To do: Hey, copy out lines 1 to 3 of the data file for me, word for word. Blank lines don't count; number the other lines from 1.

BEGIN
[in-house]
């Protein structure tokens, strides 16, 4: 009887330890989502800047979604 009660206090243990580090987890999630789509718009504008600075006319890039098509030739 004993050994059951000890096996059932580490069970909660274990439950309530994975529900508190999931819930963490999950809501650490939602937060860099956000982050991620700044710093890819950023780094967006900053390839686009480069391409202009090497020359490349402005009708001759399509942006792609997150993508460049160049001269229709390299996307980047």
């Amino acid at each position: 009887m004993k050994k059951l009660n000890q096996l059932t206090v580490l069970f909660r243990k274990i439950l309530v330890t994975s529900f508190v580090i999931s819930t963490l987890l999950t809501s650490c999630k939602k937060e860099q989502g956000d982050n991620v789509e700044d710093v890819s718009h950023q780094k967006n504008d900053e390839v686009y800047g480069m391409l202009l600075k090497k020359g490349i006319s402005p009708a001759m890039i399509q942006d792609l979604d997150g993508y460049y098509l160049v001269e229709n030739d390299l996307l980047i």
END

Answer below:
[in-house]
């Protein structure tokens, strides 16, 4: 009887330890989502800047979604 009660206090243990580090987890999630789509718009504008600075006319890039098509030739 004993050994059951000890096996059932580490069970909660274990439950309530994975529900508190999931819930963490999950809501650490939602937060860099956000982050991620700044710093890819950023780094967006900053390839686009480069391409202009090497020359490349402005009708001759399509942006792609997150993508460049160049001269229709390299996307980047």
């Amino acid at each position: 009887m004993k050994k059951l009660n000890q096996l059932t206090v580490l069970f909660r243990k274990i439950l309530v330890t994975s529900f508190v580090i999931s819930t963490l987890l999950t809501s650490c999630k939602k937060e860099q989502g956000d982050n991620v789509e700044d710093v890819s718009h950023q780094k967006n504008d900053e390839v686009y800047g480069m391409l202009l600075k090497k020359g490349i006319s402005p009708a001759m890039i399509q942006d792609l979604d997150g993508y460049y098509l160049v001269e229709n030739d390299l996307l980047i």